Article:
We thus evaluate this metric on the test set for each block separately.

for i in range(2):
tau, _ = stats.kendalltau(
ridge.predict(X_test[b_test == i]), y_test[b_test == i])
print('Kendall correlation coefficient for block %s: %.5f' % (i, tau))

Kendall correlation coefficient for block 0: 0.71122
Kendall correlation coefficient for block 1: 0.84387


## The pairwise transform

As proved in (Herbrich 1999), if we consider linear ranking functions, the ranking problem can be transformed into a two-class classification problem. For this, we form the difference of all comparable elements such that our data is transformed into $(x'_k, y'_k) = (x_i - x_j, sign(y_i - y_j))$ for all comparable pairs.

This way we transformed our ranking problem into a two-class classification problem. The following plot shows this transformed dataset, and color reflects the difference in labels, and our task is to separate positive samples from negative ones. The hyperplane {x^T w = 0} separates these two classes.

# form all pairwise combinations
comb = itertools.combinations(range(X_train.shape[0]), 2)
k = 0
Xp, yp, diff = [], [], []
for (i, j) in comb:
if y_train[i] == y_train[j] \
or blocks[train][i] != blocks[train][j]:
# skip if same target or different group
continue
Xp.append(X_train[i] - X_train[j])
diff.append(y_train[i] - y_train[j])
yp.append(np.sign(diff[-1]))
# output balanced classes
if yp[-1] != (-1) ** k:
yp[-1] *= -1
Xp[-1] *= -1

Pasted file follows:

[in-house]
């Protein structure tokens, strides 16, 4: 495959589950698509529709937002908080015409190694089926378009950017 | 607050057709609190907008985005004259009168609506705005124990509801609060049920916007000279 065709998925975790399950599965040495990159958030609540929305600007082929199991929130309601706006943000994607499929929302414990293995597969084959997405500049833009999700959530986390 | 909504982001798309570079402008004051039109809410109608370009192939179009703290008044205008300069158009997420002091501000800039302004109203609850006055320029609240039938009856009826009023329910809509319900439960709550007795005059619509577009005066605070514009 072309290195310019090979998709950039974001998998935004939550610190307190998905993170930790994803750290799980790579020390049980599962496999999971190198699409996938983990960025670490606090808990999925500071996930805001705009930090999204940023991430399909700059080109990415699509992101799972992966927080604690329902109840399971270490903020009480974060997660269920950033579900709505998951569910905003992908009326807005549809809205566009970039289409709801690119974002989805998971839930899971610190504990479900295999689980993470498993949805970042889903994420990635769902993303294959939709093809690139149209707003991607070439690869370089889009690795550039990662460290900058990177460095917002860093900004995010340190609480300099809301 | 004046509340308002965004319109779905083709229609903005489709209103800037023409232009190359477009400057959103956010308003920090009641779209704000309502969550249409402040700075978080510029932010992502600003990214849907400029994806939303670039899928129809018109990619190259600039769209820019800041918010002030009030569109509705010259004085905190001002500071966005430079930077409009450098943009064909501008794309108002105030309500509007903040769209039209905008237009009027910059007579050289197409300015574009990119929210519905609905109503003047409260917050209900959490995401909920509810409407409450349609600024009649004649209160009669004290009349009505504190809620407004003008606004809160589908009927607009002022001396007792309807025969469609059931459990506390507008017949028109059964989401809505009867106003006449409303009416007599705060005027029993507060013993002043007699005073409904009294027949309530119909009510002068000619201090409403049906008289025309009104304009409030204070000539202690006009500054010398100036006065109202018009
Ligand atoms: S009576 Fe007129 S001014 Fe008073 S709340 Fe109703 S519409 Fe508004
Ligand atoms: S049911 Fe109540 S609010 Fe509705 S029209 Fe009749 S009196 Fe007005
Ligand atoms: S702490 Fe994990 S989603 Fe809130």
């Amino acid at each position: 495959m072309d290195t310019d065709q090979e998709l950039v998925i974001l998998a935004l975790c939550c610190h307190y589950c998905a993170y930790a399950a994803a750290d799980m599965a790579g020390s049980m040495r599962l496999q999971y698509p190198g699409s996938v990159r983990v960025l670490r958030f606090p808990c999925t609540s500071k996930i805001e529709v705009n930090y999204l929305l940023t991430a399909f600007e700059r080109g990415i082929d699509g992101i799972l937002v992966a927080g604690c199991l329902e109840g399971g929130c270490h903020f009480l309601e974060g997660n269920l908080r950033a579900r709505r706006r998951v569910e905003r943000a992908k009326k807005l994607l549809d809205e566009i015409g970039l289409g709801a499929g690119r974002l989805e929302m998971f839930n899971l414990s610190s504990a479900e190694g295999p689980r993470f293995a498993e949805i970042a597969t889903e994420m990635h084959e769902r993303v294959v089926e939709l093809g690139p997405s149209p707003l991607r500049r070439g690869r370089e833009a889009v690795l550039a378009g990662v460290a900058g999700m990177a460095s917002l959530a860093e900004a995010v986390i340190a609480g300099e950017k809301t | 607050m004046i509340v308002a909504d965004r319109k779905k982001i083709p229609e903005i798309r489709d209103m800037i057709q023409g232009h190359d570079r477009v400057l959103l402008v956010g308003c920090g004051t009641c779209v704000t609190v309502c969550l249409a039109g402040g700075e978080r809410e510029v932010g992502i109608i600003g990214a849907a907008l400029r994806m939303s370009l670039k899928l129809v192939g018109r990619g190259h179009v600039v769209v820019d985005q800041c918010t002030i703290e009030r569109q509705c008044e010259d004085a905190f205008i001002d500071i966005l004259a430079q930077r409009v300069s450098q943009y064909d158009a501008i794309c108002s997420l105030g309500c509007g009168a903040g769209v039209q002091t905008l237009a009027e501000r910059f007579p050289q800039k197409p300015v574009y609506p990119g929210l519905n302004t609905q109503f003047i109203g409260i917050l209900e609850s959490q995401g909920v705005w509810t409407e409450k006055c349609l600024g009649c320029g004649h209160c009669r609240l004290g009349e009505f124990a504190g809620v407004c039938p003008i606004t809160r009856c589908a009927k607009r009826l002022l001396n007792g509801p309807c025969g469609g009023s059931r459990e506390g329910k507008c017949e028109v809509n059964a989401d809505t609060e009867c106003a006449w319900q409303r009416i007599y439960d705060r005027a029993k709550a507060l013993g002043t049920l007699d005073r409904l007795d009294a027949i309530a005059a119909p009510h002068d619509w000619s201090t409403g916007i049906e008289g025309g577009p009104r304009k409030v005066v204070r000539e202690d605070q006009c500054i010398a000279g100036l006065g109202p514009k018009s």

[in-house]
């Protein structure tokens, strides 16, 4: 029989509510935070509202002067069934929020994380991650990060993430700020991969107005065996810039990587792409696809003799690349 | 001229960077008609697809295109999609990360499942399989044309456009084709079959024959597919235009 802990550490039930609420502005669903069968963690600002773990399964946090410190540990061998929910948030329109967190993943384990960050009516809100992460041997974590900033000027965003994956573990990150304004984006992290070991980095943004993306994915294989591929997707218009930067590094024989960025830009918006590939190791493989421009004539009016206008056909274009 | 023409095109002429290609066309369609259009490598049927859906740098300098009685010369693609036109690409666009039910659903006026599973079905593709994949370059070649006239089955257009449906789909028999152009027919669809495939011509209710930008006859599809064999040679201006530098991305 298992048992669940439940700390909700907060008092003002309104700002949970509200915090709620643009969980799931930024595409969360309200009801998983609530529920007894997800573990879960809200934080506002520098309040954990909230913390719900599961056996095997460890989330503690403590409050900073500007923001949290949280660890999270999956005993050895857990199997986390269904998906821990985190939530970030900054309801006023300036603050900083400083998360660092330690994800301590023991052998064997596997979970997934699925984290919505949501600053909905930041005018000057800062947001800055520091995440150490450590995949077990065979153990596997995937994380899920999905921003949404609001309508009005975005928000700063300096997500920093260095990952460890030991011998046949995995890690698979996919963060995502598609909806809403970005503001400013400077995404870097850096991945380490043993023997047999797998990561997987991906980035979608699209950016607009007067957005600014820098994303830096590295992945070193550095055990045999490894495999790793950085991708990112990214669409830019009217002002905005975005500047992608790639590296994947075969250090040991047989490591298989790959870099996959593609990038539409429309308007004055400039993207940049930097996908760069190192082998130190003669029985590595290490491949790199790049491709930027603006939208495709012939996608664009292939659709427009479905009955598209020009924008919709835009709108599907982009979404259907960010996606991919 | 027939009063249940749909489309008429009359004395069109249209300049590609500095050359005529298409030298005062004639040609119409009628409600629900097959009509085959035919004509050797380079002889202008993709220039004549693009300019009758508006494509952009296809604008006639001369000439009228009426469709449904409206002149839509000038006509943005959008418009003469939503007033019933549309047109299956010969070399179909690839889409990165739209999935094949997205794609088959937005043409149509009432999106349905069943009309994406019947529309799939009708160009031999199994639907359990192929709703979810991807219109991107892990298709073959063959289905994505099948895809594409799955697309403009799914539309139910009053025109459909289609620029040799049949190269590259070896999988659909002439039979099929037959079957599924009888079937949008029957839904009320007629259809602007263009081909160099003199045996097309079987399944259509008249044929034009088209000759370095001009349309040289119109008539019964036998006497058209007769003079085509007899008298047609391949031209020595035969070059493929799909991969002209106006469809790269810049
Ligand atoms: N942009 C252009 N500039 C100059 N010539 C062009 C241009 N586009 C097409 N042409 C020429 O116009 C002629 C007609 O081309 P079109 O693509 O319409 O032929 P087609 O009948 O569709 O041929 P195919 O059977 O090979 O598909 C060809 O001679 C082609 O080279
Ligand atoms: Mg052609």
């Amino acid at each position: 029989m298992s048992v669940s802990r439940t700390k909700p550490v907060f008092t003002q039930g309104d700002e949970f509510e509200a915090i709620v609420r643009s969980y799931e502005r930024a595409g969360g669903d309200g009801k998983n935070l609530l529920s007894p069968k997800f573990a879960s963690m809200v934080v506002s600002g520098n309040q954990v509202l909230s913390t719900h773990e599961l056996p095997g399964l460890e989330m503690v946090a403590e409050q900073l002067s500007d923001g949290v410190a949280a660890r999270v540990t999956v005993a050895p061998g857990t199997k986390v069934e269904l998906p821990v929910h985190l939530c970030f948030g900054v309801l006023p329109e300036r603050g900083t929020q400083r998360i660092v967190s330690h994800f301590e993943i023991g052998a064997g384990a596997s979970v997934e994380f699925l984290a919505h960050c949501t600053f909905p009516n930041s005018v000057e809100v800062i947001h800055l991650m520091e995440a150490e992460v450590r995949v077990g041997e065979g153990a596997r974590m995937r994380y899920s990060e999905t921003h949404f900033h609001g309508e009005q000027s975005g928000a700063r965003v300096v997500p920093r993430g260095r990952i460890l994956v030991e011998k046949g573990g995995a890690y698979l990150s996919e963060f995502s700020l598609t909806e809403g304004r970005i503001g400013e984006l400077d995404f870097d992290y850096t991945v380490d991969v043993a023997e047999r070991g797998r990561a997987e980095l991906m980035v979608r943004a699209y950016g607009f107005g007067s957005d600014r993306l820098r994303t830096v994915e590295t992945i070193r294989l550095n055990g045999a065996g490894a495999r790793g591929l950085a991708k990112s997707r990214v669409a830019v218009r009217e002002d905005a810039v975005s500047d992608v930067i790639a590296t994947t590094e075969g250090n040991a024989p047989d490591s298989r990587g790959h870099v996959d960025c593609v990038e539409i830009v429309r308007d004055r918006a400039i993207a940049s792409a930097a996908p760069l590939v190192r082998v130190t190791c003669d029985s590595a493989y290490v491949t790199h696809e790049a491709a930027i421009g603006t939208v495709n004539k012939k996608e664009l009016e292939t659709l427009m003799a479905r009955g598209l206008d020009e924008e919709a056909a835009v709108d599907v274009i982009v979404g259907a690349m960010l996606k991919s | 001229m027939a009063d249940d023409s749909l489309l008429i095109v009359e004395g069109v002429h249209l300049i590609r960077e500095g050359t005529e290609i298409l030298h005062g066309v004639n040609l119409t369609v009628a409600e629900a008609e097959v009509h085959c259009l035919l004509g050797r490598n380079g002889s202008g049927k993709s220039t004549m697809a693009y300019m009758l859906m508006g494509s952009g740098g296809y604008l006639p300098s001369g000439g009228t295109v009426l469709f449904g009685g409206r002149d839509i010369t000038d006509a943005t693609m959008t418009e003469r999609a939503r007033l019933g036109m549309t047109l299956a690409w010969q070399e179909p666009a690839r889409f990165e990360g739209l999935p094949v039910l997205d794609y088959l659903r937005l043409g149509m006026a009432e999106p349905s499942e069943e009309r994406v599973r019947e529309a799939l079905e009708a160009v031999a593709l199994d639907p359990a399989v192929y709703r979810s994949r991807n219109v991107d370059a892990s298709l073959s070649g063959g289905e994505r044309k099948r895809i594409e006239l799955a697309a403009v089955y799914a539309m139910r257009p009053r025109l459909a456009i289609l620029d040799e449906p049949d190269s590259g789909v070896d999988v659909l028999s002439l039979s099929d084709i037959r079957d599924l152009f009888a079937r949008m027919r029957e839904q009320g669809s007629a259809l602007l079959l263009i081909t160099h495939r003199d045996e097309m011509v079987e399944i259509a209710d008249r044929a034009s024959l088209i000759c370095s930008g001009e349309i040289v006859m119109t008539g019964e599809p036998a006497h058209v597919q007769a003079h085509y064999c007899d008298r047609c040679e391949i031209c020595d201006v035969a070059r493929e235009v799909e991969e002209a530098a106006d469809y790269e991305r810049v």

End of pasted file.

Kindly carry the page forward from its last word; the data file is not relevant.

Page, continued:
diff[-1] *= -1
k += 1
Xp, yp, diff = map(np.asanyarray, (Xp, yp, diff))
pl.scatter(Xp[:, 0], Xp[:, 1], c=diff, s=60, marker='o', cmap=pl.cm.Blues)
x_space = np.linspace(-10, 10)
pl.plot(x_space * w[1], - x_space * w[0], color='gray')
pl.text(3, -4, '$\{x^T w = 0\}$', fontsize=17)
pl.axis('equal')
pl.show()


As we see in the previous plot, this classification is separable. This will not always be the case, however, in our training set there are no order inversions, thus the respective classification problem is separable.

We will now finally train an Support Vector Machine model on the transformed data. This model is known as RankSVM, although we note that the pairwise transform is more general and can be used together with any linear model. We will then plot the training data together with the estimated coefficient $\hat{w}$ by RankSVM.

clf = svm.SVC(kernel='linear', C=.1)
clf.fit(Xp, yp)
coef = clf.coef_.ravel() / linalg.norm(clf.coef_)
pl.scatter(X_train[idx, 0], X_train[idx, 1], c=y_train[idx],
marker='^', cmap=pl.cm.Blues, s=100)
pl.scatter(X_train[~idx, 0], X_train[~idx, 1], c=y_train[~idx],
marker='o', cmap=pl.cm.Blues, s=100)
pl.arrow(0, 0, 7 * coef[0], 7 * coef[1], fc='gray', ec='gray',
pl.arrow(-3, -8, 7 * coef[0], 7 * coef[1], fc='gray', ec='gray',
pl.text(1, .7, '$\hat{w}$', fontsize=20)
pl.text(-2.6, -7, '$\hat{w}$', fontsize=20)
pl.axis('equal')
pl.show()


Finally we will check that as expected, the ranking score (Kendall tau) increases with the RankSVM model respect to linear regression.

for i in range(2):
tau, _ = stats.kendalltau(
np.dot(X_test[b_test == i], coef), y_test[b_test == i])
print('Kendall correlation coefficient for block %s: %.5f' % (i, tau))

Kendall correlation coefficient for block 0: 0.83627
Kendall correlation coefficient for block 1: 0.84387


This is indeed higher than the values (0.71122, 0.84387) obtained in the case of linear regression.

Original ipython notebook for this blog post can be found here

1. "Large Margin Rank Boundaries for Ordinal Regression", R. Herbrich, T. Graepel, and K. Obermayer. Advances in Large Margin Classifiers, 115-132, Liu Press, 2000

2. "Optimizing Search Engines Using Clickthrough Data", T. Joachims. Proceedings of the ACM Conference on Knowledge Discovery and Data Mining (KDD), ACM, 2002.

3. "Learning to rank from medical imaging data", Pedregosa et al. [arXiv

4. "Efficient algorithms for ranking with SVMs", O. Chapelle and S. S. Keerthi, Information Retrieval Journal, Special Issue on Learning to Rank, 2009